It turns out that Feliz has three different herds of alpaca, and we were visiting one of them.  The other two herds had moved too far from the road for us to get to – it was looking for the second that we ended up driving up the roadless mountain!  Fortunately, while we were wandering around this first herd, we thought to ask Feliz if it might be possible to actually get a good look at the fleece on the animals. The herd isn’t what you’d want to call tame, but Feliz managed to sneak up behind one of the alpacas and grabbed a leg, which was impressive to watch.  Once he had the alpaca in hand, it was quite calm, and we got to go up and investigate.

Alpaca closeup

This beauty is the alpaca Feliz caught. Look at that fleece!

Because of the altitude and climate, they shear the alpacas every two years instead of annually.  The fleece gets unbelievably thick, and we were wondering just how long it was on these Huacaya that are due to get their shearing in March.  The density and crimp of the fiber was incredible.

Fleece closeup

No wonder they stay so toasty warm in the mountains!

How lucky to be able to visit this alpaca breeder’s herd!  It was kind of him to take the time to pick us up, drive us out there, and show us around, not to mention catching an alpaca!  It’s hard to imagine ranching on the scale that he does – both in terms of the number of animals and the expanse of land.

One thing is for sure, though: no matter where you find them, alpacas are just about the sweetest animals around.

Alpaca hug

Feliz and his aunt with Heather and her new best alpaca friend.

Also, just because they were the happiest piggies I’ve ever seen, here’s a picture of some pigs, who were happily rooting around in the mountains with the alpacas and sheep.

Piggies

Happy pigs! The amount of earth they can throw around while they root is impressive.

6 Neat Uses for Soft Fluffy Alpaca Fleece

So, you’ve sheared your alpaca for the first time… or maybe you’ve bought some alpaca fleece in Maryland. But what to do with the fleece once you’ve got it? While selling it is certainly an option (who doesn’t need the money?), you should first take a look at how many cool things you can do with it yourself. You might know about some of its uses, but others might surprise you. Read on to find out more!

1. Yarn

Of course, you can turn your alpaca’s soft fleece into yarn. Anyone who’s a fan of knitting or crocheting can certainly appreciate some good quality fiber! Even if you don’t have the time or equipment to do the spinning yourself, there are many mills that are happy to process your fleece.  Most will even dye your fiber for you.  Imagine how many possibilities that opens up. Whether you decide to sell it, give it away, or make a masterpiece with it is up to you!

2. Clothing (especially winter wear)

Who doesn’t love attractive and comfortable alpaca fleece clothing?  Because alpaca fleece is hypoallergenic, anyone can include alpaca fiber clothes into their wardrobe.  Oftentimes, light-colored alpaca fleece can be dyed and handled in such a way that produces gorgeous shirts, bottoms, and clothing accessories. With the yarn produced from your better alpaca fleece, you can create the ideal shawls or cardigans for yourself or as gifts for your friends and loved ones.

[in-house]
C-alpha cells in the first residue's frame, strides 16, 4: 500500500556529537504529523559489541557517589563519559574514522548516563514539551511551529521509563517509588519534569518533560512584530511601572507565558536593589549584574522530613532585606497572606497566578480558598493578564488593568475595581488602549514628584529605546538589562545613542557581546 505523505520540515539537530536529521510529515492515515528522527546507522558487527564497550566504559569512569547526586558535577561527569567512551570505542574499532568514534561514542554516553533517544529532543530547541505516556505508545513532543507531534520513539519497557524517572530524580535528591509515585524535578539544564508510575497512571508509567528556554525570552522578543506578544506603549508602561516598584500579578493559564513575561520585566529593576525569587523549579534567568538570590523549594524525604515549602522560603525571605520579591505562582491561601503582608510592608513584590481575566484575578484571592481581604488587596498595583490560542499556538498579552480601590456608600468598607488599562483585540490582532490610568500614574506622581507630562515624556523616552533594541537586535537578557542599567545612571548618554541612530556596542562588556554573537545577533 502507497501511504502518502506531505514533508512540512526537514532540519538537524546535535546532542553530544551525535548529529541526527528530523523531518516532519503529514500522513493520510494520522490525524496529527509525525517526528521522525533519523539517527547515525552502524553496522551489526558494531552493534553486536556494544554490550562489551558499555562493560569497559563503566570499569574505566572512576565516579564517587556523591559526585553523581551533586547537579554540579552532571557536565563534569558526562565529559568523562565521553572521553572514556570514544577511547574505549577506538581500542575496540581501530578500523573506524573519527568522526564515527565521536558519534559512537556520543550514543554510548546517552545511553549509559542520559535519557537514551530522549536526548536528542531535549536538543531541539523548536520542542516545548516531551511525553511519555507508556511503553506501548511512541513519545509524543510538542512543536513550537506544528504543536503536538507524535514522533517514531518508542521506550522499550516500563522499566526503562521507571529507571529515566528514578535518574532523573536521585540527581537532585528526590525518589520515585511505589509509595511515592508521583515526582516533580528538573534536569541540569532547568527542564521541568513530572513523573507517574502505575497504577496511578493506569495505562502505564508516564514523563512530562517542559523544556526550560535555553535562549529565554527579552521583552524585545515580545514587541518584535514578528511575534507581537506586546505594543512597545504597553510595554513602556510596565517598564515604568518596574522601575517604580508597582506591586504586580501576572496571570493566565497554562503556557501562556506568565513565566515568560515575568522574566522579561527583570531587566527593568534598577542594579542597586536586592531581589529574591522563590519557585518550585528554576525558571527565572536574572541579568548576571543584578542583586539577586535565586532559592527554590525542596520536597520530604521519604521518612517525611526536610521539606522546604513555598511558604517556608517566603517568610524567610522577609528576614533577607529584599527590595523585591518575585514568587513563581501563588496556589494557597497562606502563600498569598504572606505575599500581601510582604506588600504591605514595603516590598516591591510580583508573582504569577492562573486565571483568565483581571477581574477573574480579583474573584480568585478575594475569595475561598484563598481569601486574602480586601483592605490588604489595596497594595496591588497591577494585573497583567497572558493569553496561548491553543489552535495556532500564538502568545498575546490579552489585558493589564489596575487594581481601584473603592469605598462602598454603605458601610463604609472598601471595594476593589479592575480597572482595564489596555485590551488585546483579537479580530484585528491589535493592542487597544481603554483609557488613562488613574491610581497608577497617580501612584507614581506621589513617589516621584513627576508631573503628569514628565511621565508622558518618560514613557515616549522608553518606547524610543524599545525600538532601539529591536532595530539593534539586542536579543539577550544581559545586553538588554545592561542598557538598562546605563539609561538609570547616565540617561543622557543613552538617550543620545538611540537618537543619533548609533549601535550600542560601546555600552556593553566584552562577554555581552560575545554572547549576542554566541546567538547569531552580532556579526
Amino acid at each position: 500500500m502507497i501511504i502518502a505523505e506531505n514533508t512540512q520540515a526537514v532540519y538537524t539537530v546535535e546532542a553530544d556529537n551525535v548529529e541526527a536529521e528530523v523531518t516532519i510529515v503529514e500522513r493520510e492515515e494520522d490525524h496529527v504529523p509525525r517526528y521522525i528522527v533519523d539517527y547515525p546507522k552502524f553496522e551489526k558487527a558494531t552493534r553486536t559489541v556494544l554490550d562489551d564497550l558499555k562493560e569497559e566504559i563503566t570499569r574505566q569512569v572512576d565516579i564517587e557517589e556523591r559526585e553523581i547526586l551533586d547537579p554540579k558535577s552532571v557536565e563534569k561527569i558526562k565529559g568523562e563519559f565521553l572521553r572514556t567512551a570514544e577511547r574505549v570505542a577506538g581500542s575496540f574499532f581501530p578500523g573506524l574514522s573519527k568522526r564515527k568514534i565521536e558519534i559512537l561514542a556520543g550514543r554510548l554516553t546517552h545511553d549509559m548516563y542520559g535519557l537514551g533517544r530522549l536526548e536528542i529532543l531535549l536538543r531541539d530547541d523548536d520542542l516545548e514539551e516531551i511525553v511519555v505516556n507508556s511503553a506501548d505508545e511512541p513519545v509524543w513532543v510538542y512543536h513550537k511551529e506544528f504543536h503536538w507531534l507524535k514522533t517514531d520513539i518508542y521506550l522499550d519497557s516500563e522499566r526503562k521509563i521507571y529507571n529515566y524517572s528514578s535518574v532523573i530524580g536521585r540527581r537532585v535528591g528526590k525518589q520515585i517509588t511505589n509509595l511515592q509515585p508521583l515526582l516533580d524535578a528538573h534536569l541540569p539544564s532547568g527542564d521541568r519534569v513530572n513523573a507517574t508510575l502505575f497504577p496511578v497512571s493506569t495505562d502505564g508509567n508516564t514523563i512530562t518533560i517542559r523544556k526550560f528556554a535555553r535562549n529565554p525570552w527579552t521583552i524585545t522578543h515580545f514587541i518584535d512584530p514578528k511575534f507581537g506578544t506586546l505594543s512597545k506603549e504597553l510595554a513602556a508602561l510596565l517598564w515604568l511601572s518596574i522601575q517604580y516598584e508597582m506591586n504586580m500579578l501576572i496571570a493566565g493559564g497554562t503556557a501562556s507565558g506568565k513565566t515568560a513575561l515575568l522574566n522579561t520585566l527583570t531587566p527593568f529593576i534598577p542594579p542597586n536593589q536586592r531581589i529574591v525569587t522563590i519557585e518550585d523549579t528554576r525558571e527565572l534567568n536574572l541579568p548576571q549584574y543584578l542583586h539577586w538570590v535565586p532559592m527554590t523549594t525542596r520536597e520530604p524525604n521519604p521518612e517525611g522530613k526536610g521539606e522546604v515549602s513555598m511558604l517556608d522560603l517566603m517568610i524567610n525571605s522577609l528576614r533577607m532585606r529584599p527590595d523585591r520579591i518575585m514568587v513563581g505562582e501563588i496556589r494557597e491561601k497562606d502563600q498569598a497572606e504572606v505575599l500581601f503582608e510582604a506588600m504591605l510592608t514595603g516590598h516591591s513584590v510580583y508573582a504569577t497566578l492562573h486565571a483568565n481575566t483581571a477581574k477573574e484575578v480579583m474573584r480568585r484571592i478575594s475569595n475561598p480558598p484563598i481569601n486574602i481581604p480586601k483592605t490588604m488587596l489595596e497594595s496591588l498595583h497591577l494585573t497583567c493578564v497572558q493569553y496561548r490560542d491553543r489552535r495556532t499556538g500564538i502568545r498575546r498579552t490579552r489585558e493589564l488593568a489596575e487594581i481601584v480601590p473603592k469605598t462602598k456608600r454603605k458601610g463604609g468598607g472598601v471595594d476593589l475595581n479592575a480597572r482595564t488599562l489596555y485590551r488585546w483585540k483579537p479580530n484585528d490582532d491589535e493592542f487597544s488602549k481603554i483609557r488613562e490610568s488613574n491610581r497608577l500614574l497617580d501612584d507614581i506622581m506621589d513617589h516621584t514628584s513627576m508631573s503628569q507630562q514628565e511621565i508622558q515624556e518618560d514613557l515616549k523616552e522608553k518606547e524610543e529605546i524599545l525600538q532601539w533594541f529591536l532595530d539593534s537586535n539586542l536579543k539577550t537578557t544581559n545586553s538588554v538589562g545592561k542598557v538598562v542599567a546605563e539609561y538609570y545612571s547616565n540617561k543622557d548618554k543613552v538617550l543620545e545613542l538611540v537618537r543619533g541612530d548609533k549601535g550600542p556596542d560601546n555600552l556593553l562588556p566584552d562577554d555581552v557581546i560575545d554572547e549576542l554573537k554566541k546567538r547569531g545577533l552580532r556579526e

Because alpaca fleece is so soft, warm, and comfortable, it’s ideal for winter wear. Imagine having light shawls during the summer and thick coats in the winter! Further, you can make gloves, hats, and scarves that are sure to keep you toasty and cozy during the coldest part of the year. What a blessing!

3. Felting

Just like sheep’s wool, alpaca fleece can be felted.  Felting the fleece opens up a whole new realm of crafting and fiber arts possibilities!  From fun and funky felted hats to delicate needle-felted accents on scarves to toys for kids of all ages, alpaca fleece felt produces items that are sturdy, hypoallergenic, and beautiful.

4. Rugs

If you think alpaca fleece is limited to clothing items, you can think again. Whether spun into super-thick rug yarn or felted, alpaca fleece produces durable and attractive rugs.  And, of course, since it’s alpaca fiber, it’s soft.  This makes it preferable to many wool rugs, which often use lower-quality wool; most feet agree that soft rugs are better than scratchy ones!  Who could argue?

5. Bedding

Using alpaca fleece for your sheets, blankets, or pillow cases can be one of the best decisions of your life. Nothing is better than a good night’s sleep, especially after a long and tiring day. That time in dreamland can be even more blissful when you’re surrounded by the warmth and comfort of alpaca fleece bedding. (You might not want to get out of bed in the morning, though!)  For smaller projects, you can create wonderful throws and afghans from alpaca fleece as well.

6. Toys

Almost every child has a toy they cling to at all times. If you’re in the market for a good child’s toy, you’re in luck! All of that extra alpaca fleece you have (if there’s any left by now) can be used to make the perfect toy. It’s almost guaranteed that your child will love a homemade stuffed animal toy made with real alpaca fleece. Such a toy is sure to put a smile on your child’s face! What better gift could you give?